The economics of pay to charge for L2 aren't attractive, as the cars need to stay docked longer, and take less power, so the margin is terrible, Some places like malls and markets dropped a couple of free chargers in the back of their lots, but there aren't nearly enough. And there is no national level plan to ensure that new charge points support the (supposedly) national standard L2 plug. So if you have an non-dc charge EV or PHEV you are going to need to charge at home or work(if you are very very lucky).

                Even then, the DC charge format will probably change again in a couple of years, leaving the same issues to play out all over again. They should have either mandated DC charge points to have a 240v plug point available, or made it so you could drop in an adapter to the vehicle/charge cable.

                1. This post has been deleted by its author

          2. StargateSg7

            Re: Teslas

            Vancouver is FILLED with Teslas and other EVs! I've even seen the Ford F150 Lightning and various BMW EVs. Here in Metro Vancouver area, environmentalism has always been a big thing here. Soon EV users will be able to ENJOY the use of fancy new battery technology super-fast charging and advanced environmentally friendly Megawatt to Terawatt-class mains power production systems!

      2. Doctor Syntax Silver badge

        Re: Tesla shares

        So if the upshot of that is that the market for Tesla shares goes up it seems a good time to sell.

    2. Anonymous Coward
      Anonymous Coward

      Re: Tesla shares

      I already have them marked as “never buy”

  17. Anonymous Coward
    Anonymous Coward

    Given some of Musk's history, I wouldn't be surprised if it is a sex-bot. :P

    1. Anonymous Coward
      Anonymous Coward

      penetration test?

      A long while ago I read an article about The Future, robotics, and robotic sex partners. One of the interviewees quipped about who would be the first to test drive the mechanical vagina. I nominate Elon.

      1. Wiretrip

        Re: penetration test?

        The resulting scandal would be called 'elongate'. Mind you hasn't he been working on an 'electric semi' for a few years now?

  18. renniks

    As Musk himself is more spin than anything else, he should have called his company Edison instead of Tesla

  19. Stuart Castle Silver badge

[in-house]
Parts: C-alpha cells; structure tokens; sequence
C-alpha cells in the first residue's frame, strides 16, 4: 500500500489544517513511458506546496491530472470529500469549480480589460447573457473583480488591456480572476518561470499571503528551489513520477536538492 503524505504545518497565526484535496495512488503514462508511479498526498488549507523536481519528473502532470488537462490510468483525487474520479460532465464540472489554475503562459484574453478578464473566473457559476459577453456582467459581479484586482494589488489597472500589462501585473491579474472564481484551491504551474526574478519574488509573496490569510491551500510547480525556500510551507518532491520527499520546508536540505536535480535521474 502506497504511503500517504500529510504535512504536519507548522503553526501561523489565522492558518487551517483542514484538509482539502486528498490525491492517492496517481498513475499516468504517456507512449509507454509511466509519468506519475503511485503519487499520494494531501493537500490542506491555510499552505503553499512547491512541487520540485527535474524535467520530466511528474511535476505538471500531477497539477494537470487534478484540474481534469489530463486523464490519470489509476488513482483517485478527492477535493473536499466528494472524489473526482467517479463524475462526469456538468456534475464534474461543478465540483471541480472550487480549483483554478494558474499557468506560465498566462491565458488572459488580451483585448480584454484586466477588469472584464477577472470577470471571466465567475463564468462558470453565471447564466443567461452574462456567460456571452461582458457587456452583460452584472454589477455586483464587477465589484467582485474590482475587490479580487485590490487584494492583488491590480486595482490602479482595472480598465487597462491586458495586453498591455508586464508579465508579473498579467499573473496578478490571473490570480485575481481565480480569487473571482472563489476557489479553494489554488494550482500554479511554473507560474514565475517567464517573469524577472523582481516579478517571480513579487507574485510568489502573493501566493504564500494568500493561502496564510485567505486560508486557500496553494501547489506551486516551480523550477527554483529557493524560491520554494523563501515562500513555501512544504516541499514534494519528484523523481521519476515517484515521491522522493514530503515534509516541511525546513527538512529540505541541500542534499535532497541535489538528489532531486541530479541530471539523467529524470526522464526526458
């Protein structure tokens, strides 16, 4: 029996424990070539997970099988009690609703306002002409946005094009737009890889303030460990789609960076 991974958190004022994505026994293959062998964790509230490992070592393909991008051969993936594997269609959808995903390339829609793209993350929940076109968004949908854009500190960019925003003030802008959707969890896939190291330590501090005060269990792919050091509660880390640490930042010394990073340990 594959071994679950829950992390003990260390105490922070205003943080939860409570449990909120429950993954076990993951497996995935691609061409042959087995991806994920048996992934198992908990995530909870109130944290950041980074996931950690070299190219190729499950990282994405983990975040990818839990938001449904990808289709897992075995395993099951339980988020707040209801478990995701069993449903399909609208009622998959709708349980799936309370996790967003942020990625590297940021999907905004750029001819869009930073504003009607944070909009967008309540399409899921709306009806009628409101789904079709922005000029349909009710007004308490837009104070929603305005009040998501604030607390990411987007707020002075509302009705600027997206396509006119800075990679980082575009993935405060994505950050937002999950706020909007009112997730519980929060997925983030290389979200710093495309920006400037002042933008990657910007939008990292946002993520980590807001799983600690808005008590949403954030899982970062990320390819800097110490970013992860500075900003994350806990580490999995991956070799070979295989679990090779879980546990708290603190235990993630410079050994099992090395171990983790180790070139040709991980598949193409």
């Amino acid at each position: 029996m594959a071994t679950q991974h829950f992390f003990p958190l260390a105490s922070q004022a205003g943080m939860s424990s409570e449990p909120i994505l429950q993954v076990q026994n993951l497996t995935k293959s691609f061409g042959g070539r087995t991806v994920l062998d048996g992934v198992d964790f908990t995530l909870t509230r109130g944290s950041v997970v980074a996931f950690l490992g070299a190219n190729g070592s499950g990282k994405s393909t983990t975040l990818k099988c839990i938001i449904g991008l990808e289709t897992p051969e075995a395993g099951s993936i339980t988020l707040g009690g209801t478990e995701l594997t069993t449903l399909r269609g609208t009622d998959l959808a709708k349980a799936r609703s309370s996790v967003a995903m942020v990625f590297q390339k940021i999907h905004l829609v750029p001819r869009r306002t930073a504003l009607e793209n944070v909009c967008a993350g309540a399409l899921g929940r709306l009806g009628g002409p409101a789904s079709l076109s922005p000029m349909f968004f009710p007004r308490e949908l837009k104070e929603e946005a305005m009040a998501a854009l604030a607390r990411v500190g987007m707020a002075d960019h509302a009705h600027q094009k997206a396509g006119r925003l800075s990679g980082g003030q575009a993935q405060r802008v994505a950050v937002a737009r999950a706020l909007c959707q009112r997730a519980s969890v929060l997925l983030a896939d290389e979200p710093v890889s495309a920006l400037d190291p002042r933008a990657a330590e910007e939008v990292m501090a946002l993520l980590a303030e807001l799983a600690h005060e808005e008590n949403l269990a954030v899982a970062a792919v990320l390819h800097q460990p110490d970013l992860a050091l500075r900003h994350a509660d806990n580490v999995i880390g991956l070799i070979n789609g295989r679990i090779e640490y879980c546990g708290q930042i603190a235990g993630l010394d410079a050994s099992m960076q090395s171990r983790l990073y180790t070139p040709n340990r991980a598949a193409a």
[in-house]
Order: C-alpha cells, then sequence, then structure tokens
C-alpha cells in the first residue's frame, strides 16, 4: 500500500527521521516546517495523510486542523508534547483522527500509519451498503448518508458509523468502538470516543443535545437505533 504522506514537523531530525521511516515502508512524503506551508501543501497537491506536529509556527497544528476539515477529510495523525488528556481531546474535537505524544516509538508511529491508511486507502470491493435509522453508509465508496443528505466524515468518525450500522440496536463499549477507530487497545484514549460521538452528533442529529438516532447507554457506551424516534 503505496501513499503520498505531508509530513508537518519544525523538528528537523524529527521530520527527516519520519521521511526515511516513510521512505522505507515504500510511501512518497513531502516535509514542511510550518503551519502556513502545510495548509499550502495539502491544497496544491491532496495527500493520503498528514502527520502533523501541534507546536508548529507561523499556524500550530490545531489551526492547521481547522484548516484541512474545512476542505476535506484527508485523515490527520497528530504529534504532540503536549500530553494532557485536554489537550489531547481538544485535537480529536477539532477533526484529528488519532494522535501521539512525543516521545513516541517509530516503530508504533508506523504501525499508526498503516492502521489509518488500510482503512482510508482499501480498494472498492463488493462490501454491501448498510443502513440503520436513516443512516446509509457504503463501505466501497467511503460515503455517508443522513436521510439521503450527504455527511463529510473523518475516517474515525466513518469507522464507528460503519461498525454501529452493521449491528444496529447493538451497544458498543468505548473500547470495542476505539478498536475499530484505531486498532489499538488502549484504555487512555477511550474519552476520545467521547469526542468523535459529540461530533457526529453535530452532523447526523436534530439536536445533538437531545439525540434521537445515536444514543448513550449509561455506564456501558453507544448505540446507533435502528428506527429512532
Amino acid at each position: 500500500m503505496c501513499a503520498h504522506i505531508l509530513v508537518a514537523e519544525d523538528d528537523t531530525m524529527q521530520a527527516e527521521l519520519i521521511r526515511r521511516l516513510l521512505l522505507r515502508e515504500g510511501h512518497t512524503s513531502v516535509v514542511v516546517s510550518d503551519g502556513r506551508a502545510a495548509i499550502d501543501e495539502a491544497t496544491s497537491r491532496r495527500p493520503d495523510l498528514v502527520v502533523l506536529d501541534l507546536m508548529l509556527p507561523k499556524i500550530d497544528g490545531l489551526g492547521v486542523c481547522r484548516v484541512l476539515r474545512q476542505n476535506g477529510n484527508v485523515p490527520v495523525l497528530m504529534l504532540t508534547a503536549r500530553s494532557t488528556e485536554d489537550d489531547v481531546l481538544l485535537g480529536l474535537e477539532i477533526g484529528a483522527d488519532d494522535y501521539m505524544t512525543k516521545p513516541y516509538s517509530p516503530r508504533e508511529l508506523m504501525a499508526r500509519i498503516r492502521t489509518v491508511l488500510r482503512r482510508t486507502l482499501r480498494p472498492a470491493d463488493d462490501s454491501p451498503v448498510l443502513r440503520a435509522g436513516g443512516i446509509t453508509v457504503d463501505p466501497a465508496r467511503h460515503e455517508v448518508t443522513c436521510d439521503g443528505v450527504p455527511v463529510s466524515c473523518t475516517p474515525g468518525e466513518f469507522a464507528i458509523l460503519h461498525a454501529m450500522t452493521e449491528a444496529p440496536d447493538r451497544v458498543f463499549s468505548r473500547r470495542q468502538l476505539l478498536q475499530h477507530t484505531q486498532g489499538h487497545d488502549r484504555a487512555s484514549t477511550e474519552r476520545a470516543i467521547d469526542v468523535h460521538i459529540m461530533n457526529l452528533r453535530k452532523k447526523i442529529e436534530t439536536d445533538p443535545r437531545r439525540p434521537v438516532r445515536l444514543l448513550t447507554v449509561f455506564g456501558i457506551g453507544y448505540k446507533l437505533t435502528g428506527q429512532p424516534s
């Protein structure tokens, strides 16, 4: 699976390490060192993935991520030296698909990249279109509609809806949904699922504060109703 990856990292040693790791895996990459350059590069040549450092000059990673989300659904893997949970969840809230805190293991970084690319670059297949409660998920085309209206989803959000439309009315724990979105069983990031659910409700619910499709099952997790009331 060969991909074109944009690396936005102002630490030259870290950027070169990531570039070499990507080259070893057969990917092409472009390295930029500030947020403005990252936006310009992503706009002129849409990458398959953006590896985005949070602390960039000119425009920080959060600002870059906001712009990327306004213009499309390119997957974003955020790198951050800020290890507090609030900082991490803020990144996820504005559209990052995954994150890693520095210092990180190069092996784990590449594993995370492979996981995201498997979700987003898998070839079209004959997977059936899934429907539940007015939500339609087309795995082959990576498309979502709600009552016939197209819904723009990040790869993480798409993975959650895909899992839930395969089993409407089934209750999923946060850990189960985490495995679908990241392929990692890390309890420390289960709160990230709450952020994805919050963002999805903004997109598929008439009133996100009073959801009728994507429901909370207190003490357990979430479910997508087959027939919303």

re :Say, what's the Boring Company up to these days?

    As far as I can gather, they are digging tunnels for roughly the same price per mile as (and a lot more slowly than) companies using the existing, supposedly less efficient methods.

  20. Doctor Syntax Silver badge

    If it's revealed in September does he propose to send it to court as his defence lawyer in October? Assuming it's the coming September of course.

  21. Wiretrip

    Always worth checking for a lovely roundup of his promise-to-reality ratio.

  22. anthonyhegedus Silver badge

    As long as:

    - it's got some stupid 'fun' mode where it dances a jig if you say 'Elon is a god'

    - it's very very expensive

    - it has no practical use-cases... yet. They're all 'planned' and will be released 'in due course'

    - it can prepare coffee (after safety software update)

    - it can carry a specific box safely across a mapped room in less than 10 minutes (after safety software update)

    - it has a battery that lasts nearly an hour (though it'll actually last 10 minutes; if you want an hour, you'll need to pay extra per month to 'unlock' the battery)

    - it has a 90% success rate in walking in a straight line for 10 metres without killing a spectator

    - it has a gun (American market only)

    - it doesn't really exist

  23. GruntyMcPugh

    "Tesla had recently manufactured its three millionth car since beginning production in 2012"

    And Ford have shipped some 350Million since 1903, so it still amazes me Tesla has a higher market cap. Well, a higher market cap than all the top motor manufacturers combined. Fun bit of history, in early 2000, Palm Computing Inc had a higher market cap than Ford. Remember Palm?

  24. tiggity Silver badge

    Pointless robot

    The 125-pound 5'8" robot will allegedly be able to walk at 5 MPH, carry 45 pounds and deadlift 150 pounds, using visual sensors in its head and "human-level" hands.

    That's not even a 25kg lift (UK bag of cement weight & also UK male Health & Safety safe lifting weight for men (16 for women, though nobody told the woman at our local merchants who nonchalant carries heavy bags of around as if they are full of feathers ))

    ... and obviously lots of places flout the minimum weight rules as any parcel delivery driver will tell you - over 25kg packages occur quite often (and packages exceeding 16kg female limit, very often)

    So, not going to be a person replacement in many manual handling roles.

    1. KBeee

      Re: Pointless robot

      When I was a child, all the heating in our flat was done by coal fires. Cooking and hot water was gas, but heating each room was by open coal fires.

      Every couple of weeks the coal lorry would stop by, and if you needed coal you'd shout out the window something like "One sack to flat 20"..

      These flats were 4 floors high with no lifts.

      The coalmen would RUN up the stairs with a 1cwt (112 lb.) sack over their shoulder!

      I suspect they never needed to go to the gym...

POST COMMENT House rules

Not a member of The Register? Create a new account here.

  • Enter your comment

  • Add an icon

Anonymous cowards cannot choose their icon

Other stories you might like